The range and median of the HOMA-IR score are shown by the quartiles of hs-CRP in Figure 1. In all four groups, the median value and upper inner fence showed a general tendency toward a gradual linear increase with each increasing quartile. The median and range of the HOMA-IR score is higher in the obese group than in the non-obese group in terms of all quartiles for both genders. The mean HOMA-IR score for those in the 1st, 2nd, 3rd, and 4th quartiles of hs-CRP level were 1.26, 1.42, 1.57, and 1.81 for the male non-obese group (Ptrend=0.001) and 2.21, 2.66, 3.27, and 3.18 for the male obese group (Ptrend <0.001) as well as 1.32, 1.34, 1.45, and 1.74 for the female nonobese group (P-trend <0.001) and 2.45, 2.50, 2.92, and 3.55 for the female obese group (P-trend=0.006), respectively. Thus, a dose–response relationship could be inferred across all the quartiles of hs-CRP level and HOMA-IR score, regardless of gender or obesity status.

4. Association between High-Sensitivity C-Reactive Protein Level as well as Metabolic Syndrome and Its Components

The ORs of MetS and its components according to the quartiles of hs-CRP level are shown in Table 3 using the 1st quartile as reference. In non-obese women, a higher risk for MetS (4th quartile: 2.63, 1.28–5.39), hyperTG (4th quartile: 1.90, 1.08–3.35), and low HDL-C level (2nd quartile: 1.76, 1.18–2.61 and 4th quartile: 3.54, 2.29–5.48) was observed. In obese women, an increased risk was also identified for MetS (3rd quartile: 3.87, 1.55–9.64 and 4th quartile: 2.57, 1.08–6.09), low HDL-C (3rd quartile: 5.07, 1.71–15.06 and 4th quartile: 3.21, 1.16–8.90), and abdominal obesity (4th quartile: 2.84, 1.16–6.96) (P-trend <0.05 for all aforementioned). In non-obese men, associations between hyper-TG, low HDL-C level, and high fasting glucose level were found. Meanwhile, in obese men, the risk for high blood pressure was noted. However, no significant relationship was observed between the risk for high blood pressure and MetS or stepwise gradient (P-trend not significant).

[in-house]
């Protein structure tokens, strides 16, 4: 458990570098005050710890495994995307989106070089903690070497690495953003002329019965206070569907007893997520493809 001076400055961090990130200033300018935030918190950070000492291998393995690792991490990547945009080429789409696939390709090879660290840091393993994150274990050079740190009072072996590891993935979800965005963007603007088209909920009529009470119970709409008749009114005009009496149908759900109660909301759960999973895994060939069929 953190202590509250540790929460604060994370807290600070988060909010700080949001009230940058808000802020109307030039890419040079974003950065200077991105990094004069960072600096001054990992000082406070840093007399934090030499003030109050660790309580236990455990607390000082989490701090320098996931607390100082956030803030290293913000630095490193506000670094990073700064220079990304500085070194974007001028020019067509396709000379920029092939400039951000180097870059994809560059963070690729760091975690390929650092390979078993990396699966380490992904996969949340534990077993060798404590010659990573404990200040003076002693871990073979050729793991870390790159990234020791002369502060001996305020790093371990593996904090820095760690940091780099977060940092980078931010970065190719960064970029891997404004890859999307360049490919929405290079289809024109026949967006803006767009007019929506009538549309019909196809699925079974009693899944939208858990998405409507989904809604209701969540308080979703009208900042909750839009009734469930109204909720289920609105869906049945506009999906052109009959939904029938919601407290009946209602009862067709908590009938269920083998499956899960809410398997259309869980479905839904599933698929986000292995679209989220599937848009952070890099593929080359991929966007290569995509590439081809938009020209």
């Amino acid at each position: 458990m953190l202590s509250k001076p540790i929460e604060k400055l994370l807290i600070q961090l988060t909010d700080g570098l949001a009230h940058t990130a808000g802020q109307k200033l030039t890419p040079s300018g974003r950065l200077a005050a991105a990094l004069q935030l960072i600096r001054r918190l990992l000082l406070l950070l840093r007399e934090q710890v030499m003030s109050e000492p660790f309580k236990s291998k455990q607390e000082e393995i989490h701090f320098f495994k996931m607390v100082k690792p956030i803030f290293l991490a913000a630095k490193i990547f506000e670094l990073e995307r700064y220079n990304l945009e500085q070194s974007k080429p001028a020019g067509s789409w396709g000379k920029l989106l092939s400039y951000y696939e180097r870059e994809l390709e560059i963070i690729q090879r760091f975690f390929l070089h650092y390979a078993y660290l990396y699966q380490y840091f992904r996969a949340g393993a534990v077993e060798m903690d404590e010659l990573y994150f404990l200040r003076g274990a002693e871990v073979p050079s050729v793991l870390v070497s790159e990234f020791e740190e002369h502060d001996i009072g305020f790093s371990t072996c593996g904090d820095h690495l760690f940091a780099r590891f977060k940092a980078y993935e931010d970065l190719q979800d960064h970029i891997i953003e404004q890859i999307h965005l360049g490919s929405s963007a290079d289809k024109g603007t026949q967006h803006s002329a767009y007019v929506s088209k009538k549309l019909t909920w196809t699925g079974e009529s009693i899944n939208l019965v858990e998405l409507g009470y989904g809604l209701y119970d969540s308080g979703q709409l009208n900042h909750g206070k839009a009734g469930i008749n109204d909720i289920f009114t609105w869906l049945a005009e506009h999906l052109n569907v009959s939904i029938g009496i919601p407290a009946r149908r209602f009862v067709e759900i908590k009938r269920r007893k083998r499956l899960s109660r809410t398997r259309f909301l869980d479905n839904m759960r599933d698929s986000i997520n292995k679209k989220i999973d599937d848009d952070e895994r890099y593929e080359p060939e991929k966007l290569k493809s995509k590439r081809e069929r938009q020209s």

In Korea, data from the KNHANES indicate that the prevalence of MetS increased from 24.9% in 1998 to 31.3% in 2007 among Korean adults [13], and based on our study, it further increased to 34% in the middle-aged and elderly population in 2015. The overall prevalence of MetS is higher in obese individuals. However, not all obese individuals present with a clustering of metabolic and/or cardiovascular risk factors. Moreover, lean individuals also present with the features of MetS [14]. The exact mechanism in which MetS develops in certain individuals and not in others is not yet understood, and it is a subject of debate. The biggest known pillars are (visceral) adiposity and insulin resistance, which are both interrelated. Adipose tissue releases excess free fatty acids (FFA), adipokines, and angiotensin II. FFA and angiotensin II inhibit muscular glucose uptake and damages the pancreas, which leads to insulin resistance. Excess FFA and hyperglycemia leads to hyperTG, which in turn decreases HDL-C level. Angiotensin II has vasoconstrictive effects that increases blood pressure and adipokines, such as tumor necrosis factor-a (TNF-a), and interleukins induce inflammatory reactions that also inhibit insulin and induce hypertension and endothelial dysfunction in a vicious cycle [3]. In more recent studies, low-grade chronic inflammation (CRP level <10 mg/L) has independently increases the risk of cardiovascular diseases [15], including MetS, and have been proposed as a method to improve risk prediction.